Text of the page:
5 ways for employers to boost their reputation with employees
Disruption is forcing Canadian HR leaders to rethink how they will achieve their objectives for the remainder of the year. Instead of longing for simpler times, forward-thinking leaders should focus on an area that is squarely in their control and one that can drive growth and promote employee engagement more than any other — strengthening their organization’s employer brand.
The employer brand refers to an organization’s reputation as an employer, but it’s quite a bit more than that. In addition to salary and benefits, opportunity for advancement, the financial health of the business and workplace culture, employer brand is about the entire employee experience — from attraction and recruitment through to how employees live an organization’s values and deliver on the brand promise for customers every day.
Employer branding was once the sole domain of HR, but as the war for talent escalates, other areas of business are starting to take interest and share responsibility.
However, many organizations fail when it comes to driving engagement and developing a strong employer brand. After all, employee and organizational communication is a chronically misunderstood channel and most chief marketing officers ignore employee and organizational communications entirely, leaving out some of their brand’s most vocal and authentic advocates, according to a 2018 survey of 100 Canadian chief marketing officers and senior-level marketing officers by APEX Public Relations, ruckus Digital and Maru/Blue.
So, what can communicators do to address these challenges and grow the reputation o their organization’s employer brand, while driving growth? Here are some best practices to consider:
Prioritize face-to-face communication: Though face-to-face communication is widely understood as the best form of communication, it is seldom used consistently across an organization, nor is it prioritized by executive management. Face-to-face communication typically dies from an executive’s best intentions to get out of their office to meet with and listen to employees. While listening tours and office visits for executives can be met with eye rolls, the fact is they are important — and they work. It takes more than email to develop a meaningful relationship with employees, and face-to-face communication is critical.
Drive real engagement: Whether in an office or on a factory floor, employees don’t need managers to give them all the answers. What they need are goalposts and a clear understanding of what the optimal outcome is. Employees want to know how they can leverage their experience and contribute to the business. They want to be involved in the problem-solving process. When they are tapped for their expertise and involved in planning, employees are engaged and feel pride in what they do.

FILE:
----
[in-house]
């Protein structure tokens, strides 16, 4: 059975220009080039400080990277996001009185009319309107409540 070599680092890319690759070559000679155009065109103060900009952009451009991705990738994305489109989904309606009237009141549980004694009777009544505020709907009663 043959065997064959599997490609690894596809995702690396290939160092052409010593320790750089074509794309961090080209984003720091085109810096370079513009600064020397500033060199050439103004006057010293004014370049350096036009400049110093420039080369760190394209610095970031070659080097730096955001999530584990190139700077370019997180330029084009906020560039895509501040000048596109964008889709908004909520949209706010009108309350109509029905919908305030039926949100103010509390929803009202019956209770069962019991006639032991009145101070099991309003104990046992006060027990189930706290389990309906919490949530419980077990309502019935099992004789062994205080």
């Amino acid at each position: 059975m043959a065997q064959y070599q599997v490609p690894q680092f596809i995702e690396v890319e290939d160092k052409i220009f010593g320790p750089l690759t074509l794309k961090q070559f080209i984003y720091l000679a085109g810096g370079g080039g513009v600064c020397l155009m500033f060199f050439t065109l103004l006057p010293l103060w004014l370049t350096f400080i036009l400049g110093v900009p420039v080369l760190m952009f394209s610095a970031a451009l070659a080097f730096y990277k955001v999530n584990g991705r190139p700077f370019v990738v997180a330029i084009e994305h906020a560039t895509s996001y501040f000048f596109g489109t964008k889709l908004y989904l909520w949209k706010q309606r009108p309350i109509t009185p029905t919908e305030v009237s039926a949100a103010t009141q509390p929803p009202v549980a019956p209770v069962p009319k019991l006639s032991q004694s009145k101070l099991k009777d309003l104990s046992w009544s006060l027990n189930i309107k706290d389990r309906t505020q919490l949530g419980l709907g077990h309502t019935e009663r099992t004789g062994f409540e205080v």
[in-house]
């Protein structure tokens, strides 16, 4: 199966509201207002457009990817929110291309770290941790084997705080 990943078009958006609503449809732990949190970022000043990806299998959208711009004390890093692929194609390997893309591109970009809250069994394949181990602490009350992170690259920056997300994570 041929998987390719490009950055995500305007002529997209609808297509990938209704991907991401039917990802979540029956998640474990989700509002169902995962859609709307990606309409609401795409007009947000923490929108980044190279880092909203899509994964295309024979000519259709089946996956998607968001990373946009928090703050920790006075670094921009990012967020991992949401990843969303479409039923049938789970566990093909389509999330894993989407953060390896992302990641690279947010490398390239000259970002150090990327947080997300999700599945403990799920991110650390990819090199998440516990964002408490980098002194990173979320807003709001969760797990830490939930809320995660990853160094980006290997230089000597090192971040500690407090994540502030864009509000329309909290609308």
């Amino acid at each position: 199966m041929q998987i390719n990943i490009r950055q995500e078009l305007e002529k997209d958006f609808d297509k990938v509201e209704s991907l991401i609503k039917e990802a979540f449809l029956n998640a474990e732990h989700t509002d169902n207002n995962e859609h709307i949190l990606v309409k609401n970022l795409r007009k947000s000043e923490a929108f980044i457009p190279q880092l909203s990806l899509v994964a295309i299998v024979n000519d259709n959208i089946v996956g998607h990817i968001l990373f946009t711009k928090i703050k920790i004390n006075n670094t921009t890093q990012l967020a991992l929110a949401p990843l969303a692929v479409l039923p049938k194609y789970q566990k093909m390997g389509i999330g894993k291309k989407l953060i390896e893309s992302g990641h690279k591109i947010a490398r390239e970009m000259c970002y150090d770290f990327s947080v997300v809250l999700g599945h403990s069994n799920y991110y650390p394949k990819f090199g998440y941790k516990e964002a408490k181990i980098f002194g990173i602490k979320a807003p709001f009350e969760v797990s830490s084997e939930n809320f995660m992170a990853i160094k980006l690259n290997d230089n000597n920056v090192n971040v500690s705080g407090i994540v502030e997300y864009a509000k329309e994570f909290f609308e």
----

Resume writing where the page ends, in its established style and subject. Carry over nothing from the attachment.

Create understanding: When rewards are focused on the outcome and not on the process, there is a strong tendency to emphasize the “do” and not the “why.” As a result, priorities are often poorly communicated and, more often than not, decisions lack explanation.
Leadership needs to promote understanding and rationale for decisions among employees — otherwise the decisions can be perceived as poorly planned and ill-conceived.
Maintain consistency: In the absence of communication, a vacuum is created, and employees are left to fill in the gaps and reach their own conclusions about their employer’s aims and motivations. Rumour, speculation and uncertainty about organizational priorities and intentions thrive in this environment. Even in the best cases, this can be perceived as lack of planning and ignorance on behalf of management. As a result, engagement gaps can become accentuated.
Generally, there needs to be greater consistency in how information is shared across an organization. Fractures emerge when one location has information that others don’t, and this is true also for employee hierarchies. Communicating with clarity and consistency is key, and there are many digital tools to help organizations prioritize and distribute their information.
Recognize contributions: Employees seek recognition for their training, skills, experience and contribution to the business. They feel engaged when they use their experience and collaborate on special projects that contribute to business goals. Organizations should focus on creating more opportunities for collaboration and enable management to recognize initiative.
Even in this environment of disruption, executives have an important opportunity to continue strengthening their employer brands and promoting real engagement with employees.
By focusing on best practices and devising a deliberate communication plan and strategy, C-suite leaders get closer to achieving their growth ambitions.
Jeff Roman is senior vice-president of integrated communications at APEX PR in Toronto.